“It is about going beyond that traditional model. We did struggle with defining the value at the beginning but we can see the potential for and from transformation. Take epilepsy, for instance, where 20% of patients are being misdiagnosed, which is substantial. If technology can create better diagnosis and accelerate routes to treatment, then there is a huge positive impact all round.”

Technology’s attractive calling card is the monitoring and collection of data that can generate insights into patient behaviour and signpost ways for more applied drug development and better delivery systems.

The PRISM initiative includes an investment in BlueHealth - an Antwerp-based incubator for digital healthcare start-up - where UCB is the only industry partner for movement in the project.

It has also partnered with US firm Great Lakes NeuroTech to develop wearables and other tech tools to measure and monitor motor function in Parkinson’s patients, a critical indicator of disease progression.

“There are some really exciting projects out there and we are also partnering with academic institutions to use and share knowledge,” adds Janssen. “We have set up a number of pilots and projects and the crucial landmarks will be demonstrating that technology can help and improve outcomes for patients, and establishing the clinical validation.

“It is important that patients can see the value in tracking their disease. Once that is established you can generate data and learn so much about patients and patient populations. We are already generating insights that will allow us to invent and develop new and better drugs for these patients.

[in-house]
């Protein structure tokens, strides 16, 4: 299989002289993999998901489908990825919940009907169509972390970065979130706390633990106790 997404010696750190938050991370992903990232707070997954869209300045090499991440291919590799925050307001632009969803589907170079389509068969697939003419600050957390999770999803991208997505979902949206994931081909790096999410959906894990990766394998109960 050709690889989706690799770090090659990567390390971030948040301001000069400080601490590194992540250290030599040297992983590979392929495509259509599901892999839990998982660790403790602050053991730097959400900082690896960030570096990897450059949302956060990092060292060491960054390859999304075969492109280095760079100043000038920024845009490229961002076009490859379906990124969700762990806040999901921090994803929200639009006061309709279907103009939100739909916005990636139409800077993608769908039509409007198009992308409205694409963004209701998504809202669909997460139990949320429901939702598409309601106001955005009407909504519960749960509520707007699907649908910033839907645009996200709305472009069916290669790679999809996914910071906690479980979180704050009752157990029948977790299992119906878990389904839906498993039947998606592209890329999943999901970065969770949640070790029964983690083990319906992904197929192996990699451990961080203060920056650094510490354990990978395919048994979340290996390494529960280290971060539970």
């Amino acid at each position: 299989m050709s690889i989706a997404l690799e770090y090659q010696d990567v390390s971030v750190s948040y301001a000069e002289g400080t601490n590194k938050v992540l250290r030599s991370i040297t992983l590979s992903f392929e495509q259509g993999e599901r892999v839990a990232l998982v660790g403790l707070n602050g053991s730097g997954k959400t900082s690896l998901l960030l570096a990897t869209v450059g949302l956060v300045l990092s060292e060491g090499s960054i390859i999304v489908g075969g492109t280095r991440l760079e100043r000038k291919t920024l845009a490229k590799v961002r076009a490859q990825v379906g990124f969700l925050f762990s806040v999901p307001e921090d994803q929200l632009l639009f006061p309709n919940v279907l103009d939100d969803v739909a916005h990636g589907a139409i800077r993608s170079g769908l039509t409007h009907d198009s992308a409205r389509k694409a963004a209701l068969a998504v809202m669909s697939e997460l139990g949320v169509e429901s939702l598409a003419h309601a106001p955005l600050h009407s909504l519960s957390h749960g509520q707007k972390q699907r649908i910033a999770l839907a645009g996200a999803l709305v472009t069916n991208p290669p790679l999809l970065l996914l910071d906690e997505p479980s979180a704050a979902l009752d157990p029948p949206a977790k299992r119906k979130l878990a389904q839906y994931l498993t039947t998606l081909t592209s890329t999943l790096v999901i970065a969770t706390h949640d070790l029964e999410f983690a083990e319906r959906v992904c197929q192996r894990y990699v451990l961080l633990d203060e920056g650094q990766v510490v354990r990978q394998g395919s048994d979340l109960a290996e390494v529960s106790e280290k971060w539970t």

“PRISM has been going for almost two years and it has been a fascinating journey because at the start we didn’t know what was happening externally. We could see that technology was changing other industries and we wanted to see if it could change outcomes for our patients.

“The biggest surprise was how much was out there and then the willingness to collaborate and share - technology companies are driven by that while pharma companies have less experience at it. Working in an ecosystem and not in isolation has given us a new perspective on how to drive open innovation.

“I’m really confident that the future looks bright for people living with severe diseases. I believe there will be transformational value from the combination of drugs and technologies that will be seen in the next five to ten years.”

Article by
Danny Buckland

is a health journalist

22nd February 2018

Article by
Danny Buckland

is a health journalist

22nd February 2018

From: Regulatory



Career advice

No results were found

Subscribe to our email news alerts


Add my company
dna Communications

Because health means everything...